Want to know how the culture of corruption that pervades the City of Los Angeles has siphoned off taxpayers’ funds that were supposed to be used for homelessness programs?
Consider this email, obtained by SullivanSaysSoCal:
The exchange includes Paul Burke, a senior real estate officer for the city’s Department of General Services; Helene Rotolo, a planning assistant at the time; and Megan Cottier of the staff of then-City Administrative Officer Richard Llewellyn.
Cottier raises a key point, noting that a contract to lease part of a warehouse on the 1400 block of Paloma Street in Downtown LA for a 100-plus-bed emergency homeless shelter had been approved despite a mistake that claimed the deal covered about 35,000 square feet.
The agreement actually covered only about half that space—the 17,918 square feet Cottier mentions.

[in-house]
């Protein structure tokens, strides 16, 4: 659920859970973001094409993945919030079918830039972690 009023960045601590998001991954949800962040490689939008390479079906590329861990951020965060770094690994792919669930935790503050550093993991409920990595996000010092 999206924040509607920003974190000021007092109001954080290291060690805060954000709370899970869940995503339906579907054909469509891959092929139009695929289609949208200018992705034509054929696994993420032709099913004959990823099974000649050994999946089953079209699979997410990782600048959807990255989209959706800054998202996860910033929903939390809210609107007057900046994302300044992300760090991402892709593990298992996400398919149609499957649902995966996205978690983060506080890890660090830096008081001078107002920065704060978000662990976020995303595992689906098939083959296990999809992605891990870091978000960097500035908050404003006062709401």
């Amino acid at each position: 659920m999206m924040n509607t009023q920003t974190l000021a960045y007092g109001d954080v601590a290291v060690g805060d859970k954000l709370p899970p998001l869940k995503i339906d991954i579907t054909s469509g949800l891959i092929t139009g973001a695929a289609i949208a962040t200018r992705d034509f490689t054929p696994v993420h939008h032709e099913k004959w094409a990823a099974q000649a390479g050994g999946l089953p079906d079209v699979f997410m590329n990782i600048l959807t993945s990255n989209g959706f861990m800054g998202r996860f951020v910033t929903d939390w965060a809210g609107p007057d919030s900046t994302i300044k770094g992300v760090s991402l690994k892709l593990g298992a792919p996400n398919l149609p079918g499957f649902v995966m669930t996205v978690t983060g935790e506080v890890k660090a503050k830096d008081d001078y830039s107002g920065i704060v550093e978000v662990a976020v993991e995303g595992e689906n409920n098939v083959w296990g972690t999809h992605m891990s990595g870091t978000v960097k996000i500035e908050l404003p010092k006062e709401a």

The point she is making in the email is that the city should be on the hook for a lot less to rent the space. Cottier did the math—it would come to about $22,400 a month based on the correct square footage at a “fair market value” rate of $1.25 per square, she noted.
And that’s very different from the $35,000 a month the city had agreed to pay, which comes to $1.95 per square—a 56% premium.
Rotolo acknowledges the good work by Cottier.
But the email trail ends there, based on documents obtained by SullivanSays in response to a request made under the California Public Records Act.
The City Council and Mayor Eric Garcetti blew past Cottier’s concerns and math and ended up approving a lease for $35,000 a month. The approval came even though the amount of space was nearly halved, as indicated in Cottier’s email.
City officials still had to cover their tracks on that aspect of the deal—and that’s a matter of public record.
The Department of General Services had filed a “market analysis” prior to the approval of the first lease agreement, claiming that a rate of about $1 per square foot per month was within market standards. The “analysis” reported lease rates ranging from 85 cents to $2 for similar space in “comparable” deals in the area.